• Automated delete or archive operations. Rounding out the CRUD (Create Read Update Delete) operations handling the base model structure also provides delete or archive functionality, including the ability to block deletion based on data integrity verification checks. In models where deletion should be avoided to prevent breaking data integrity (such as vital order data) then archiving can be handled instead (which is technically an Update from the CRUD model).
  2. REST API Endpoint Automation. Once we have phase 1 of our automation system working we have a solid model structure to build upon. Phase 2 is to automate the creation of WP REST API endpoints. This is simple enough to do because if we build out a REST API for our model manually with implementation code, we’ll find it follows a distinct pattern. In fact REST API’s in general are a great example of how by convention you can create predictable and consistent structures. We’re actually mirroring the REST API approach in both the model automation, and later in our React component automation. What endpoints do most models require? Let’s use the Saber Commerce TaxRate model as an example. First we take the model key (tax_rate) and convert this to an endpoint (tax-rate). This is just a simple swap of the underscored key naming to a hyphenated URL segment. Then using this as our base we will create:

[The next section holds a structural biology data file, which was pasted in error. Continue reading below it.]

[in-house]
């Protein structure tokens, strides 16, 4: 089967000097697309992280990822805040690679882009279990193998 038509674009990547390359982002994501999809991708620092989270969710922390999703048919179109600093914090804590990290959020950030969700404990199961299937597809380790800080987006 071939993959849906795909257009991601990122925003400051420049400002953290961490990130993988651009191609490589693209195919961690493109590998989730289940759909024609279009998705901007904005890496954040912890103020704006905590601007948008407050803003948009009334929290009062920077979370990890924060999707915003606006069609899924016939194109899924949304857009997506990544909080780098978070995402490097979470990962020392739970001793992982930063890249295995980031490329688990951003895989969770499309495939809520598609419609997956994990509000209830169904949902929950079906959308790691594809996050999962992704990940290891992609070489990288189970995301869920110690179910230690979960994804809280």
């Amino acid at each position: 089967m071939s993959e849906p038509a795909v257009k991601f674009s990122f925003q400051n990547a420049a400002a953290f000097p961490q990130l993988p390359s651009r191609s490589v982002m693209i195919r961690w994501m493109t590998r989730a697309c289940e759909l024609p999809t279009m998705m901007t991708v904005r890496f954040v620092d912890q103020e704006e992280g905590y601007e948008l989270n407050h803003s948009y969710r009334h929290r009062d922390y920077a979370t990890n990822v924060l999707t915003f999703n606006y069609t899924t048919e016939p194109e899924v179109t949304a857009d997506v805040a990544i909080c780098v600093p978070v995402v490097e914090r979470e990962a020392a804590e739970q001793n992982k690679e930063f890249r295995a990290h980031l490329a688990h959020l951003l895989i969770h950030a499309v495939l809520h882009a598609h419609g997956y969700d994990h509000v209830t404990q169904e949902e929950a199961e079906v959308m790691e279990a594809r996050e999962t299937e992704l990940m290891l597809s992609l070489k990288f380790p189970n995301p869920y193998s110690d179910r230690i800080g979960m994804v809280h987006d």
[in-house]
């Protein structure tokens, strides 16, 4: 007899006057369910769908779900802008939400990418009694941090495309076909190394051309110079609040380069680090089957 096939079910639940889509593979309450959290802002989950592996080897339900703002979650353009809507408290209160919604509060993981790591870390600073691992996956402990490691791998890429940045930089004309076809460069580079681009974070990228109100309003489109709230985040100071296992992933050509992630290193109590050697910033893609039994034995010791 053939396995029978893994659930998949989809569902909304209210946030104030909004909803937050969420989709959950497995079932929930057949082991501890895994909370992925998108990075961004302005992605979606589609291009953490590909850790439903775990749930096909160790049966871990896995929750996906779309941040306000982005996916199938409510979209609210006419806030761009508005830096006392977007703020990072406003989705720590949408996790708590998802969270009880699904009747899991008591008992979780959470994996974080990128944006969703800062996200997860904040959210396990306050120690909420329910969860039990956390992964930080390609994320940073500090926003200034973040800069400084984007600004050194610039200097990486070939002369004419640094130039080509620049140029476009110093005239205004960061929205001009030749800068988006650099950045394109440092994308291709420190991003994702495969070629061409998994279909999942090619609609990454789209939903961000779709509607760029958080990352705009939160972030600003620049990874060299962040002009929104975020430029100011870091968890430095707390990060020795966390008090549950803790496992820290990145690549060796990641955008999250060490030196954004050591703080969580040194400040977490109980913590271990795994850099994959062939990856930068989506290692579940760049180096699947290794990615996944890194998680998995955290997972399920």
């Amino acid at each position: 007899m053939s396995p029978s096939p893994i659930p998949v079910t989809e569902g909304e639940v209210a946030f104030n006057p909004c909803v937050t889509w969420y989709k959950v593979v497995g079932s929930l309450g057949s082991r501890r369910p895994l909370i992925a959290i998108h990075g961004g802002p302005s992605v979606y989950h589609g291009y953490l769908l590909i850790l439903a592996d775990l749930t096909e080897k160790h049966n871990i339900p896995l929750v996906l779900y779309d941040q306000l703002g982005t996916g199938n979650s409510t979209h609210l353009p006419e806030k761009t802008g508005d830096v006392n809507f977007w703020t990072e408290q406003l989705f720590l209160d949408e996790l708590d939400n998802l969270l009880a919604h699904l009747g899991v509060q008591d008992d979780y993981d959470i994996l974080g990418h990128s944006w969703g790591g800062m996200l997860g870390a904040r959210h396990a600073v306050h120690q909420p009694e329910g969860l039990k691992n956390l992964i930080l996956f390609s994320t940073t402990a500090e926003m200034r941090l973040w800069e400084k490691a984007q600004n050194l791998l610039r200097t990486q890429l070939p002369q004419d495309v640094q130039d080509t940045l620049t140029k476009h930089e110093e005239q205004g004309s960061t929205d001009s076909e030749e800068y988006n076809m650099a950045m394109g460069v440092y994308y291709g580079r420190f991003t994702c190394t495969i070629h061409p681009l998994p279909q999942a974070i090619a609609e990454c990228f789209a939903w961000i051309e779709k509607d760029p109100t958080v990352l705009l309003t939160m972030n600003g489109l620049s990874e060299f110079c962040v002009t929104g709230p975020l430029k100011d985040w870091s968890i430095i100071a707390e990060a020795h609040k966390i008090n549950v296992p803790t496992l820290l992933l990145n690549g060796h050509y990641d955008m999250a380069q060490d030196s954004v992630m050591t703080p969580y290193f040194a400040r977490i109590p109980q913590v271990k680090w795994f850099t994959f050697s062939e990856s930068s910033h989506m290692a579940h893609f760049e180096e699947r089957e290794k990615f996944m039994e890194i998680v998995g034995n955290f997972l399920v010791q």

1. CreateModel: POST /model-base-segment
      • Example: POST /tax-rate (Create a Tax Rate)
    2. UpdateModel: PUT /model-base-segment/[id]
      • Example: PUT /tax-rate/[id] (Update a Tax Rate)
    3. DeleteModel: DELETE /model-base-segment/[id]
      • Example: DELETE /tax-rate/[id] (Update a Tax Rate)
    4. ReadCollection: GET /model-base-segment
      • Example: GET /tax-rate/ Get Collection of Tax Rates)
    5. ReadOne: GET /model-base-segment/[id]
      • Example: GET /tax-rate/[id] Get Single Tax Rate)